[JURIST] The Utah State Legislature [official website] gave final approval to a bill [text, PDF] Tuesday that will allow execution by firing squad if lethal injection drugs are unavailable. The goal of House Bill 11 is to provide an alternative execution method to lethal injection, as supplies of the traditional drugs have become scarce. In February the Utah House of Representatives narrowly approved the bill [JURIST report] by only six votes. Passage of HB 11, sponsored by Utah representative Paul Ray [official website], would make Utah the first state to allow execution by firing squad. The bill now goes before Governor Gary Herbert, whose support is uncertain.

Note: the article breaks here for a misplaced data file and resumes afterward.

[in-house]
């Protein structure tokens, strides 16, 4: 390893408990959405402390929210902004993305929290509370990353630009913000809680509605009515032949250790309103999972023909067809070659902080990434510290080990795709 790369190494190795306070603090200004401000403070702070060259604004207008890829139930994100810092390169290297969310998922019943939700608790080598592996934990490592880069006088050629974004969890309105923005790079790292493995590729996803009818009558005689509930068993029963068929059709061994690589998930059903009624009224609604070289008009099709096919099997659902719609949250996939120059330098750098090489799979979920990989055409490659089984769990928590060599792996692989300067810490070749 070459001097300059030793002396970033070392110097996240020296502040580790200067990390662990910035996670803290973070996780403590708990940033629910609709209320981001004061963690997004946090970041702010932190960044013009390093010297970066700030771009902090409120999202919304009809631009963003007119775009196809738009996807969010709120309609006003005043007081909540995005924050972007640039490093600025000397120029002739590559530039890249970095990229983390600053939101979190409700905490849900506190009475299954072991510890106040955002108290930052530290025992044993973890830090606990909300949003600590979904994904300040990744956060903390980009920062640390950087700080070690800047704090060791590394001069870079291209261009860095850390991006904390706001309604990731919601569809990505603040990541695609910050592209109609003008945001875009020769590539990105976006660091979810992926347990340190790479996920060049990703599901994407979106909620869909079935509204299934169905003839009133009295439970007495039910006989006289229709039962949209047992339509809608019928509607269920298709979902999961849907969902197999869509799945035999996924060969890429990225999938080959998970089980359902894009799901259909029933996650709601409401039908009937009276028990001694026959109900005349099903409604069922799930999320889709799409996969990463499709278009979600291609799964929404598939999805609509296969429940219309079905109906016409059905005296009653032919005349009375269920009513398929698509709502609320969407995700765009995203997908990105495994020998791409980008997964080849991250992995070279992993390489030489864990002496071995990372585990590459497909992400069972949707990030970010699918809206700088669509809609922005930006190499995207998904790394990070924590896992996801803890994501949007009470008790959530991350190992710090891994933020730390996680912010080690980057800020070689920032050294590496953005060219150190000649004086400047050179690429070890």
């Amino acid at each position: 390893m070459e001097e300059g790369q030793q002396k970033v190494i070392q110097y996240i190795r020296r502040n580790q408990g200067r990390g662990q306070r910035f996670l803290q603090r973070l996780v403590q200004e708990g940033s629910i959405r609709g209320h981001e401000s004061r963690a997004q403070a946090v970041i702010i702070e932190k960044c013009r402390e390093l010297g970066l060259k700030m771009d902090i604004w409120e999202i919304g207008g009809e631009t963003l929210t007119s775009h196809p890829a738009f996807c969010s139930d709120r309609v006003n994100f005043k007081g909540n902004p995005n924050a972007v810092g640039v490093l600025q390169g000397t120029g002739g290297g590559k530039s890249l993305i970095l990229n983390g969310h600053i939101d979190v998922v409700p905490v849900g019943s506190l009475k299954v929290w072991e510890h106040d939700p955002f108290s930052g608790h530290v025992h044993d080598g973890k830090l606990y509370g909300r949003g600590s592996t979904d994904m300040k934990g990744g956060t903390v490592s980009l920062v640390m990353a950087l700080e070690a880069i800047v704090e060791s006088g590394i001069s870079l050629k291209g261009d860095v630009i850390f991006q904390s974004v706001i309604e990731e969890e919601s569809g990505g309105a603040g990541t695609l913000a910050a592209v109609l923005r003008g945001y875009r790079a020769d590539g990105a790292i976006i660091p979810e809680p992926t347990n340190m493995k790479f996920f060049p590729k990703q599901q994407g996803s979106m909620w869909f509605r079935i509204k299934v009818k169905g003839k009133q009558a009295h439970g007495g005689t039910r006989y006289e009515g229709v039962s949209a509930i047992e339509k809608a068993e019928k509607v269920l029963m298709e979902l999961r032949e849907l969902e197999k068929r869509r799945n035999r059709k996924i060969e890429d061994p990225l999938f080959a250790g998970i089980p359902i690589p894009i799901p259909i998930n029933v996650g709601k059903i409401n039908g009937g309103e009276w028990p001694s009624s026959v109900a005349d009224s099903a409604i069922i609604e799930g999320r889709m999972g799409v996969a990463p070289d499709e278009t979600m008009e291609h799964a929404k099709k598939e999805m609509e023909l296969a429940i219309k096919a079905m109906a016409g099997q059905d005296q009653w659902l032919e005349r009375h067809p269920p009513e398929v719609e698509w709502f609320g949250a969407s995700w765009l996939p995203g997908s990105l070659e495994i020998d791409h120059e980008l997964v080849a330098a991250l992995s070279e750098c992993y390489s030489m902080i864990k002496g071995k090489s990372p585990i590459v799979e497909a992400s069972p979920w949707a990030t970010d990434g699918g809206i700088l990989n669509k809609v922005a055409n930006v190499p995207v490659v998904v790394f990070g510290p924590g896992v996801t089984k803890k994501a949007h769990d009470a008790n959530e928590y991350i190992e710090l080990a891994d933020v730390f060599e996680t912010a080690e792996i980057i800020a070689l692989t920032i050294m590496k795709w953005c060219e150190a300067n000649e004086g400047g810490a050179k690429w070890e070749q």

The death penalty remains a controversial issue throughout the US with many states seeking to end the practice or institute reforms. Earlier this month the US Supreme Court granted certiorari [JURIST report] to determine whether Florida’s death sentencing protocol was constitutional. Last month US Attorney General Eric Holder voiced his support [JURIST report] for a moratorium on the death penalty pending a decision by the Supreme Court in Glossip v. Gross [SCOTUSblog backgrounder]. The court granted certiorari in late January to determine the constitutionality of Oklahoma’s three-drug execution protocol. In January a man with an IQ of 67 was executed [JURIST report] in Texas after the Supreme Court denied two pleas for delay. In December four Ohio death row inmates filed a complaint [JURIST report] challenging a measure providing for the confidentiality of entities involved in the manufacture of drugs for use in capital punishment by lethal injection, and of the persons involved in executing a sentence of capital punishment.